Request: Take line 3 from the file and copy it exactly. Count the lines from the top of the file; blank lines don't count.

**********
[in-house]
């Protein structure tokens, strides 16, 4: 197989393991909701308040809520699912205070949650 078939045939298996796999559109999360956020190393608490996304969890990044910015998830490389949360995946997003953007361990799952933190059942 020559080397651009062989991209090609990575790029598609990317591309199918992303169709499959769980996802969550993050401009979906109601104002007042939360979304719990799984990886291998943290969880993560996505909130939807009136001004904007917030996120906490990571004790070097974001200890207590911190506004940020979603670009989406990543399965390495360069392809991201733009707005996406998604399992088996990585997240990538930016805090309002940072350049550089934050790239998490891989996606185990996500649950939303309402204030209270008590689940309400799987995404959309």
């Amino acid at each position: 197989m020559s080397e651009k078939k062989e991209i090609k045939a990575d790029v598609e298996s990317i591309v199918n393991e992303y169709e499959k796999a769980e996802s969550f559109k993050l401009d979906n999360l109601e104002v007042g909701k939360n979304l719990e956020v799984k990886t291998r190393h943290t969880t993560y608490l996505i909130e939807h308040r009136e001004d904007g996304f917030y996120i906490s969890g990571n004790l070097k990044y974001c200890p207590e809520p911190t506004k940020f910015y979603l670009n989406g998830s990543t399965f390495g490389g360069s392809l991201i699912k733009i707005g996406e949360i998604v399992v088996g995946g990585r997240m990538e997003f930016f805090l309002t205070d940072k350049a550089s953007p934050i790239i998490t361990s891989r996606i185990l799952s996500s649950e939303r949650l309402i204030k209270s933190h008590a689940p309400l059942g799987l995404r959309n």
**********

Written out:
């Amino acid at each position: 197989m020559s080397e651009k078939k062989e991209i090609k045939a990575d790029v598609e298996s990317i591309v199918n393991e992303y169709e499959k796999a769980e996802s969550f559109k993050l401009d979906n999360l109601e104002v007042g909701k939360n979304l719990e956020v799984k990886t291998r190393h943290t969880t993560y608490l996505i909130e939807h308040r009136e001004d904007g996304f917030y996120i906490s969890g990571n004790l070097k990044y974001c200890p207590e809520p911190t506004k940020f910015y979603l670009n989406g998830s990543t399965f390495g490389g360069s392809l991201i699912k733009i707005g996406e949360i998604v399992v088996g995946g990585r997240m990538e997003f930016f805090l309002t205070d940072k350049a550089s953007p934050i790239i998490t361990s891989r996606i185990l799952s996500s649950e939303r949650l309402i204030k209270s933190h008590a689940p309400l059942g799987l995404r959309n």